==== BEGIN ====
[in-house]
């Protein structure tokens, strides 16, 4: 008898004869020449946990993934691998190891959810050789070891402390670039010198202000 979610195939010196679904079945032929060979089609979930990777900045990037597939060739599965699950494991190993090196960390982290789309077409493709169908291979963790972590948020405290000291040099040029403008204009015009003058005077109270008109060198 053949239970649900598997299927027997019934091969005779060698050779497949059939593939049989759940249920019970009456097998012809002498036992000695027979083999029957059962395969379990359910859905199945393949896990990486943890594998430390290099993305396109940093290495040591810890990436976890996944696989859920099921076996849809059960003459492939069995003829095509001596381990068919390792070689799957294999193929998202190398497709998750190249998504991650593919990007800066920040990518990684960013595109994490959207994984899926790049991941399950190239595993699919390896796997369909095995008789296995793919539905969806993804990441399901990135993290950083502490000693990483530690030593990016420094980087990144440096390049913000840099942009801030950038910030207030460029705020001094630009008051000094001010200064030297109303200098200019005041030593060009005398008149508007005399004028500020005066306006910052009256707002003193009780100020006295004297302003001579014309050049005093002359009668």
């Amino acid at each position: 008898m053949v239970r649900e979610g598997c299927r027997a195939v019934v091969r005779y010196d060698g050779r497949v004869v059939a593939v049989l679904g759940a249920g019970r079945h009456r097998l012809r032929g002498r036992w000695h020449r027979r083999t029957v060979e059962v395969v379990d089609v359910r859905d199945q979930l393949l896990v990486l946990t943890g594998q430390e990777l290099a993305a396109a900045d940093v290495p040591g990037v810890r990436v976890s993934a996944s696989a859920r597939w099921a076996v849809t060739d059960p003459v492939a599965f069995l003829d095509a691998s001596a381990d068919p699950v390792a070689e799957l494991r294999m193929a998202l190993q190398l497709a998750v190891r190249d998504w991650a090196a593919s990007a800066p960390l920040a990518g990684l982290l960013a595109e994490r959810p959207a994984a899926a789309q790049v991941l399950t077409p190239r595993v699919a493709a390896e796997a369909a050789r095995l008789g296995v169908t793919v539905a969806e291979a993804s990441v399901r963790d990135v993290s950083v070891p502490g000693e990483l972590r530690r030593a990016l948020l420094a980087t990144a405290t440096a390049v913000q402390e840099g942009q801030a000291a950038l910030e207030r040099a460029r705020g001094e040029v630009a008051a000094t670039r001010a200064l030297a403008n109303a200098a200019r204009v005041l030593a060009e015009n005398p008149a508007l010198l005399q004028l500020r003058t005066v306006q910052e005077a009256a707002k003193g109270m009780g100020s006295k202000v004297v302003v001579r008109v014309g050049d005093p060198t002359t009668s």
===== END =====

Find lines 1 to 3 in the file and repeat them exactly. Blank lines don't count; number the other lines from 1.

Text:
[in-house]
């Protein structure tokens, strides 16, 4: 008898004869020449946990993934691998190891959810050789070891402390670039010198202000 979610195939010196679904079945032929060979089609979930990777900045990037597939060739599965699950494991190993090196960390982290789309077409493709169908291979963790972590948020405290000291040099040029403008204009015009003058005077109270008109060198 053949239970649900598997299927027997019934091969005779060698050779497949059939593939049989759940249920019970009456097998012809002498036992000695027979083999029957059962395969379990359910859905199945393949896990990486943890594998430390290099993305396109940093290495040591810890990436976890996944696989859920099921076996849809059960003459492939069995003829095509001596381990068919390792070689799957294999193929998202190398497709998750190249998504991650593919990007800066920040990518990684960013595109994490959207994984899926790049991941399950190239595993699919390896796997369909095995008789296995793919539905969806993804990441399901990135993290950083502490000693990483530690030593990016420094980087990144440096390049913000840099942009801030950038910030207030460029705020001094630009008051000094001010200064030297109303200098200019005041030593060009005398008149508007005399004028500020005066306006910052009256707002003193009780100020006295004297302003001579014309050049005093002359009668």
């Amino acid at each position: 008898m053949v239970r649900e979610g598997c299927r027997a195939v019934v091969r005779y010196d060698g050779r497949v004869v059939a593939v049989l679904g759940a249920g019970r079945h009456r097998l012809r032929g002498r036992w000695h020449r027979r083999t029957v060979e059962v395969v379990d089609v359910r859905d199945q979930l393949l896990v990486l946990t943890g594998q430390e990777l290099a993305a396109a900045d940093v290495p040591g990037v810890r990436v976890s993934a996944s696989a859920r597939w099921a076996v849809t060739d059960p003459v492939a599965f069995l003829d095509a691998s001596a381990d068919p699950v390792a070689e799957l494991r294999m193929a998202l190993q190398l497709a998750v190891r190249d998504w991650a090196a593919s990007a800066p960390l920040a990518g990684l982290l960013a595109e994490r959810p959207a994984a899926a789309q790049v991941l399950t077409p190239r595993v699919a493709a390896e796997a369909a050789r095995l008789g296995v169908t793919v539905a969806e291979a993804s990441v399901r963790d990135v993290s950083v070891p502490g000693e990483l972590r530690r030593a990016l948020l420094a980087t990144a405290t440096a390049v913000q402390e840099g942009q801030a000291a950038l910030e207030r040099a460029r705020g001094e040029v630009a008051a000094t670039r001010a200064l030297a403008n109303a200098a200019r204009v005041l030593a060009e015009n005398p008149a508007l010198l005399q004028l500020r003058t005066v306006q910052e005077a009256a707002k003193g109270m009780g100020s006295k202000v004297v302003v001579r008109v014309g050049d005093p060198t002359t009668s």